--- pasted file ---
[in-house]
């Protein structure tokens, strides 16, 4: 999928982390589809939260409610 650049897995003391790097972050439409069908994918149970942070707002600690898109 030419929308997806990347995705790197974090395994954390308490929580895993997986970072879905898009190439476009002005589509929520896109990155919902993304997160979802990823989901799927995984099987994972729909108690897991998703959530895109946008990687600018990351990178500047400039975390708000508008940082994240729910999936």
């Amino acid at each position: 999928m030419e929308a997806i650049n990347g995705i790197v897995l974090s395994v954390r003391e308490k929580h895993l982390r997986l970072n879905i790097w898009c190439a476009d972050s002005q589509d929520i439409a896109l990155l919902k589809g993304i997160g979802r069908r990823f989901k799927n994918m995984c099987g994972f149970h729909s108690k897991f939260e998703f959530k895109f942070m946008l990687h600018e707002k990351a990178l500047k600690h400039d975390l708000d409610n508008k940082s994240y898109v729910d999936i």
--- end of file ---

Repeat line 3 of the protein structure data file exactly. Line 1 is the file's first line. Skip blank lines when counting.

């Amino acid at each position: 999928m030419e929308a997806i650049n990347g995705i790197v897995l974090s395994v954390r003391e308490k929580h895993l982390r997986l970072n879905i790097w898009c190439a476009d972050s002005q589509d929520i439409a896109l990155l919902k589809g993304i997160g979802r069908r990823f989901k799927n994918m995984c099987g994972f149970h729909s108690k897991f939260e998703f959530k895109f942070m946008l990687h600018e707002k990351a990178l500047k600690h400039d975390l708000d409610n508008k940082s994240y898109v729910d999936i």